Jayne Dowle: Beating fear is key to education success

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I HAVE four A-Levels and a university degree. yet I have no qualifications for my latest role – wise woman on all matters of higher education. I was the student who left every essay until the very last minute, and blew her grant on posters and wine. However, I do seem to have spent quite a lot of time this summer giving advice to the sons and daughters of my friends, who are either starting sixth-form this week or preparing for university.

I’m very proud to be consulted though, and always happy to help. A young lad I know from football is about to commence four A-levels at the new college in Barnsley. The poor kid has found the last year at school tough and lonely; his friends fell away whilst he buckled down to concentrate on his GCSEs. That’s why his eyes betrayed that mixture of pride and anxiety I found eerily familiar.

I’m not sure how much difference I can make, except that I speak from the heart. My own journey towards becoming a graduate with a decent job still seems to represent a series of happy accidents, a decent amount of luck and a wing and a prayer. It was 30 years ago, but the same anxieties which plagued me – how much will it all cost, how will I fit in, am I really clever enough for university – are still the same concerns which furrow the brows of young people today. Those words “aspiration” and “ambition” are bandied around by politicians. Yet try to make them come alive in a typical school in South Yorkshire and you face a daily battle not to be labelled a geek or a snob. That was true when I was at school and is still true today.

However, if I can help even one teenager feel like they have the world at their feet, I will be pleased to have helped. When I talk to young people – and their parents – I am always amazed at how little school has prepared them for the choices they face. I’m not blaming the teachers for this at all. They have enough on their proverbial plates. When you’re trying to stop one half of the class from fighting with the other half, it’s enough of an achievement to get to the end of the school day.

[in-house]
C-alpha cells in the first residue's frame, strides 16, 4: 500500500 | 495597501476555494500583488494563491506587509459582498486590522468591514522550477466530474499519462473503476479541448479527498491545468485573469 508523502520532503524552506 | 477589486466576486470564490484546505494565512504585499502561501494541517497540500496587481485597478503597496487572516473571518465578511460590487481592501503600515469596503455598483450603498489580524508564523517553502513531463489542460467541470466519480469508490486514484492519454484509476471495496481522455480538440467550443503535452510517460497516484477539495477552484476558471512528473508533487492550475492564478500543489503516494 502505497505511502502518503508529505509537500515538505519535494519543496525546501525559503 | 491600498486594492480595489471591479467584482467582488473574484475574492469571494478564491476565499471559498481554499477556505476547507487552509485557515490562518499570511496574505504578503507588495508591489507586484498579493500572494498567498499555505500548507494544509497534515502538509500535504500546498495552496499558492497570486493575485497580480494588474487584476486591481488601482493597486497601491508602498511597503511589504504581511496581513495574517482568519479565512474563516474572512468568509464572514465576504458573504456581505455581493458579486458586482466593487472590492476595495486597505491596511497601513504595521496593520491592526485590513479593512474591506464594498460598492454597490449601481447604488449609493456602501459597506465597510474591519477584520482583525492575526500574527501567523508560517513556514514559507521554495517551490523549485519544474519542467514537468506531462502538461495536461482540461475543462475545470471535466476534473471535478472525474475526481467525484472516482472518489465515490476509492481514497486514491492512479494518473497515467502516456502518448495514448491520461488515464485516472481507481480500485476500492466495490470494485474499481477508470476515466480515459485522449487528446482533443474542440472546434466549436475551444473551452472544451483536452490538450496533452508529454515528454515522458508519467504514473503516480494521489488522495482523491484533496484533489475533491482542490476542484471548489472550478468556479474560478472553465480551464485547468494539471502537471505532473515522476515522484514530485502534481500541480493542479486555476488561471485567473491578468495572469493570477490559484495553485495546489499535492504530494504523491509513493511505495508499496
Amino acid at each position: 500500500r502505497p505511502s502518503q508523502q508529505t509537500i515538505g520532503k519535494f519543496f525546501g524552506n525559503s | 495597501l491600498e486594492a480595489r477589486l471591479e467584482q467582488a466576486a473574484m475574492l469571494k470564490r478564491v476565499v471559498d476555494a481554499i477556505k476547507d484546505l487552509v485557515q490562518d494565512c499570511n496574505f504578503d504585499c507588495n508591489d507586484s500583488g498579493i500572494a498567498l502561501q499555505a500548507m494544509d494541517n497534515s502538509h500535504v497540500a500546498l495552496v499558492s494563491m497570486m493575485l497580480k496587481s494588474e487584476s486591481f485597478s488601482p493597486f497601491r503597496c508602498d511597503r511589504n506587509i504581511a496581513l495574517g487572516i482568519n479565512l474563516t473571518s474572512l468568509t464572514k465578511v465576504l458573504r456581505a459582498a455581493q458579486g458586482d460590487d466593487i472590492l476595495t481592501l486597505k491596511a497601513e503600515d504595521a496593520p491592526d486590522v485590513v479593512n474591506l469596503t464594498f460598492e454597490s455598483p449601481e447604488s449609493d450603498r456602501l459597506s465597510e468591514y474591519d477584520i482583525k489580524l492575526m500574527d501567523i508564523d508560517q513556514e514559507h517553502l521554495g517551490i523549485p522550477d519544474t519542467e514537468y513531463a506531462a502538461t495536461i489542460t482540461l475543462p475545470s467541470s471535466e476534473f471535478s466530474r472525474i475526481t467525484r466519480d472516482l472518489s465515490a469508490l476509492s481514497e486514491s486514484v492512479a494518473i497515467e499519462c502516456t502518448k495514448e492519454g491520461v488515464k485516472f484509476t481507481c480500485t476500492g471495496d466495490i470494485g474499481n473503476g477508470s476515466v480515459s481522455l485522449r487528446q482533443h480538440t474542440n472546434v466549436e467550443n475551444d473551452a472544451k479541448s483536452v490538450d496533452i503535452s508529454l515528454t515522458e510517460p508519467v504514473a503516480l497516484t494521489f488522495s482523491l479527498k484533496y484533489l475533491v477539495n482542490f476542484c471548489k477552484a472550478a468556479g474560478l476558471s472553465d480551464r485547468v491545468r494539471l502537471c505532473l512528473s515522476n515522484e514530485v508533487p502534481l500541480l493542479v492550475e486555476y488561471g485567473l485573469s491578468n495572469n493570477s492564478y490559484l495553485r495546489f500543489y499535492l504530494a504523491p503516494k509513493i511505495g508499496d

Somewhere in the middle of this you have the children with the ability to take their studies much further. Yet, too many of them still have no clear idea of how to make this happen and somehow our education system is failing to bring out the best in the next generation. And particularly in Yorkshire, this would seem.

A report by Ofsted found that the education of young people in our region is dogged by “poverty of expectation and poverty of aspiration”. Despite all the reforms to the curriculum and examinations, despite all the investment in new school buildings, Ofsted found that significant rural isolation in North Yorkshire and urban deprivation in the major conurbations around Sheffield and Leeds contributes to limited life chances for those leaving school.

A myriad of reasons can be advanced as to why this is the case; in North Yorkshire scattered communities, a traditional way of life and poor transport links play their part. Further south, the former industrial heartlands are still struggling to redefine themselves, also there are too many children with a poor standard of spoken English, and multi-generational economic poverty which translates into lack of support in the home.

Yet, I would argue that all of these reasons could apply to other locations around Great Britain. Still though, in our region, we seem to lag behind at all levels of education. It’s time we realised that we all have a part to play in changing this state of affairs. As parents, we should educate ourselves about the chances on offer to our offspring. As adults overall, we should not be proud to ask questions if we don’t understand. It’s our job to give our children confidence to take flight.

If we don’t, we risk turning back the clock. We talk about the limited life chances of our young people today. Yet, when I went to sixth-form college all those years ago, we were pretty much all the sons and daughters of parents who had left school at 15. With a few exceptions, we had all been to old-style comprehensives. Many of us were re-sitting maths or science O-levels alongside our A -levels because we’d failed at school. Some of us – me included – didn’t even have a family car. Yet we couldn’t see any reason why we couldn’t go to university, to leave home, find a job and fulfil our own ambition.

In contrast, today’s young people seem so fearful of the world. And fear is the greatest inhibitor of aspiration. If you too can help in any way to dispel this, I urge you to do so.